22 October 2003

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Toon this week: Classroom politics - Fava style

Avoiding a nose dive

Government seems to have woken up from its mid-summer night’s dream and has started to tackle with resolve financial black holes that are impinging on government finances.
The first two bold attempts are the Drydocks and PBS, where government has put its foot down and is demanding leaner, more efficient and profitable organisations.
The discourse has been tough and hopefully it will be followed with equally tough action. Half-baked solutions such as the creation of new companies to absorb the ‘extra’ employees should be scrapped. These are only stop-gap solutions to buy industrial peace. The end result would be financial white elephants that would depend on government funding for survival.
Reducing employees whose wages are dependent on the public purse and reforming outdated work practices is a must. But there is one pertinent argument to be made.
This government, like any other before it, has much to blame for most of the overstaffing in public entities and corporations. It also has much to blame for extravagant pre-electoral promises that were not costed according to the financial situation of the country.
With such a heavy conscious it is almost impossible for government to get us out of this financial and economic straight jacket without having to contend with a lot of finger-pointing.
Speaking on TVM programme Reporter last Monday, Chamber of Commerce President Reginald Fava put his finger on the wound. He blamed politicians of all shades and colour for employing people with the civil service as if the State was their private company. Reginald Fava also accused politicians of fostering the dangerous mentality that government services come for free.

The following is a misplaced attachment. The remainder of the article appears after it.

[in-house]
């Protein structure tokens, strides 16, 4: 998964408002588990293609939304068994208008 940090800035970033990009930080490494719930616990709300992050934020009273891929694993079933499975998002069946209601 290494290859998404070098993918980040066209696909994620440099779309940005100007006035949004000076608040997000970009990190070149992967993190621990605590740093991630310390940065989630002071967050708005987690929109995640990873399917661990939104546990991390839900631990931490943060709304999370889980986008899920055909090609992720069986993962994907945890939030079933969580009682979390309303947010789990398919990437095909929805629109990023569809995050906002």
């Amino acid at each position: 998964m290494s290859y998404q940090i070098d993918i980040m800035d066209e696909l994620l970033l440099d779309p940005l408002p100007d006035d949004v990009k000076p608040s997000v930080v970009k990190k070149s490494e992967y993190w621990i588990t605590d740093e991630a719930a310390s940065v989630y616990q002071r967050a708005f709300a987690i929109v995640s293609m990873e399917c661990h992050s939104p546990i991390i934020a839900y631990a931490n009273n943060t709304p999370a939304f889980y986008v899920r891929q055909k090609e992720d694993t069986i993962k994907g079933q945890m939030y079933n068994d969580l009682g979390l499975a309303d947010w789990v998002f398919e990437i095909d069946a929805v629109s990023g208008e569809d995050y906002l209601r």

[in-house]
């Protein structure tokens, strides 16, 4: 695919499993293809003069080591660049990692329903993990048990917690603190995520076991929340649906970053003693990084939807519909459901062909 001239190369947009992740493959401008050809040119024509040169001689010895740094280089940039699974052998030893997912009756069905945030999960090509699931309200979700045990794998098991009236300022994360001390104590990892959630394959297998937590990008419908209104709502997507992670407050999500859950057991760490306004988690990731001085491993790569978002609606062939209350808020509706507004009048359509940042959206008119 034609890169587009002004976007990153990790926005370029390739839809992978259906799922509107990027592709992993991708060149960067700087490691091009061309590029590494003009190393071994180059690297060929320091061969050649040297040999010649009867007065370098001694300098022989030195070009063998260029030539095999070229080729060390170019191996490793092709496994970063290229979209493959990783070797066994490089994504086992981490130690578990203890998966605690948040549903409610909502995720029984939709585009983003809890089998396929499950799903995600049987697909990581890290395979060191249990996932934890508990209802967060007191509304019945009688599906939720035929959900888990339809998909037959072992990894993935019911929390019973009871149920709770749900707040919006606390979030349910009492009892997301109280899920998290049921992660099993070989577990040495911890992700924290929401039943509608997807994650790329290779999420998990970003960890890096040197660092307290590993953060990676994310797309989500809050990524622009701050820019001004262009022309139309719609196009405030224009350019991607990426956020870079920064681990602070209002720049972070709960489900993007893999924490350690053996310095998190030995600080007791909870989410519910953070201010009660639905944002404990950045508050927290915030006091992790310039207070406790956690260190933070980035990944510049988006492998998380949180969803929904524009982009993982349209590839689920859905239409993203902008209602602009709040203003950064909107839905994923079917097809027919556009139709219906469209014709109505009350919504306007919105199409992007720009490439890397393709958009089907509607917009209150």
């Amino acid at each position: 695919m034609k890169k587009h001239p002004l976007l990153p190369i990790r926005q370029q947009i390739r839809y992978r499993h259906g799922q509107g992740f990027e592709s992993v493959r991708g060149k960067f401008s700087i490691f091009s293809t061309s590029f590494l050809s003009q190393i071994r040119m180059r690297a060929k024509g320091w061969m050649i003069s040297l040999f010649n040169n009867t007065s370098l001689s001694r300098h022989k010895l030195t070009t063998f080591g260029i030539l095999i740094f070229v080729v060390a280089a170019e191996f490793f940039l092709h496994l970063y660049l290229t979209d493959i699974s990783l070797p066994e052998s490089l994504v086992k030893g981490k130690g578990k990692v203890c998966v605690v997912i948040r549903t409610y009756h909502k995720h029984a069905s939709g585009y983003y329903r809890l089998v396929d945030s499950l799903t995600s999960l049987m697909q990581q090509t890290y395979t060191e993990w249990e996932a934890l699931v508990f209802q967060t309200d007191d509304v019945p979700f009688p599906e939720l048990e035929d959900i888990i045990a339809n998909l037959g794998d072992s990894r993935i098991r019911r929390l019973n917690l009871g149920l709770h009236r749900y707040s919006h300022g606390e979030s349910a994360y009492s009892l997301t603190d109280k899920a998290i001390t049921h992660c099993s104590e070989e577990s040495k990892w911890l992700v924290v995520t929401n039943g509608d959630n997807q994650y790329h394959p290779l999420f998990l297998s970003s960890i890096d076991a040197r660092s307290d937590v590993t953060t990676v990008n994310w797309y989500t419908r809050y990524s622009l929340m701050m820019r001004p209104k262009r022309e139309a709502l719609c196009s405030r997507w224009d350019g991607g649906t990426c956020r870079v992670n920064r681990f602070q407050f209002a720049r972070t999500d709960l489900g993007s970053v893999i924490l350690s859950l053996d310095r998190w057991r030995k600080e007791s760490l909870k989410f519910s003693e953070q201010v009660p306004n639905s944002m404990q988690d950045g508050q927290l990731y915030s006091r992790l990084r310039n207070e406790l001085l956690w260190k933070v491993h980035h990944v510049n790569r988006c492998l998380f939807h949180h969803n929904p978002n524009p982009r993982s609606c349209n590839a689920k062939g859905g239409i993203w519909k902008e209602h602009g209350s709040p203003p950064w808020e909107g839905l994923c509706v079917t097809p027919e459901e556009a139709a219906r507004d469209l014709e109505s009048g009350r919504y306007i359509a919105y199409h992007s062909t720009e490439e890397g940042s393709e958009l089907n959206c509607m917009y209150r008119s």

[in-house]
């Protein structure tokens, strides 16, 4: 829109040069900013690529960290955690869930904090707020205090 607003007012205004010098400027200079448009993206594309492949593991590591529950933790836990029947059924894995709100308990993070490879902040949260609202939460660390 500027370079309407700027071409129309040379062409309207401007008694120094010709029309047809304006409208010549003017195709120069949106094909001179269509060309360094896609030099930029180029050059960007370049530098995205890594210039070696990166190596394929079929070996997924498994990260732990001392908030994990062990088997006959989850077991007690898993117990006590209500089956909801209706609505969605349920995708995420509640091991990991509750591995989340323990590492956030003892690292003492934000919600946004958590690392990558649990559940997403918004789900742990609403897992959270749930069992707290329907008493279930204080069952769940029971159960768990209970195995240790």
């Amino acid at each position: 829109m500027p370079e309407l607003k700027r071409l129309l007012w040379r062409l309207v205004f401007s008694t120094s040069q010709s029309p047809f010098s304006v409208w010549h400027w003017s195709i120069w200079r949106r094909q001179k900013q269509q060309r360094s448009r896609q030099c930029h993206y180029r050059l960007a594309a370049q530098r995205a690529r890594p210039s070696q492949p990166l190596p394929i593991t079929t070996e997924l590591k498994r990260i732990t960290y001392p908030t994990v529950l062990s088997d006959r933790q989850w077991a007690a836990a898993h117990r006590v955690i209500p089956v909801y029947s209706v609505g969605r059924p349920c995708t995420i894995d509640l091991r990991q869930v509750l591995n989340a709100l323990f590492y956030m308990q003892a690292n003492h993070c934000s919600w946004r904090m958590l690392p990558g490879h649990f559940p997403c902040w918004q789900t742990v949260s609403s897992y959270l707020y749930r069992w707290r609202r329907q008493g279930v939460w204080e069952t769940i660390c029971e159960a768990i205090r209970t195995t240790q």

But it was Reginald Fava’s comments on tax evasion and abuse of social services that hit the nail on the head. If making employees redundant is politically and socially sensitive, on curbing tax evasion and stamping out abuse of social services politicians should have no problem to agree on common action.
Abuse is abuse, whoever perpetrates it. It should not be difficult to condemn unless politicians decide to put on blinkers and cater for the petty demands of parochial voters.
Despite concerted efforts over recent years tax evasion is still a national pass time.
While salaried employees have had the noose tightened, little has been done to ensure the self-employed, retailers and professionals do not evade their taxes.
The same can be said for social services where abuse is rampant in almost all areas. And no, we will not be taken in by tears shed by some poor soul, who believes that collecting free medicine entitles him to collect it even when the need for it would have elapsed.
It has been repeated incessantly that the time has come for bold decisions to be taken. It is good that financial white elephants such as PBS and the Drydocks are being dealt with. But the effort must not stop at that. If politicians have the national interest at heart then they must admit past mistakes and agree on the way forward.
No more reports, interminable meetings and lip service. Decisions need to be taken and more importantly implemented. The country is treading a fine line and postponing problems will only serve to stall the engine sending us all into a disastrous nose-dive.

Copyright © Newsworks Ltd. Malta.
Editor: Saviour Balzan
The Malta Financial & Business Times, Newsworks Ltd, Vjal ir-Rihan, San Gwann
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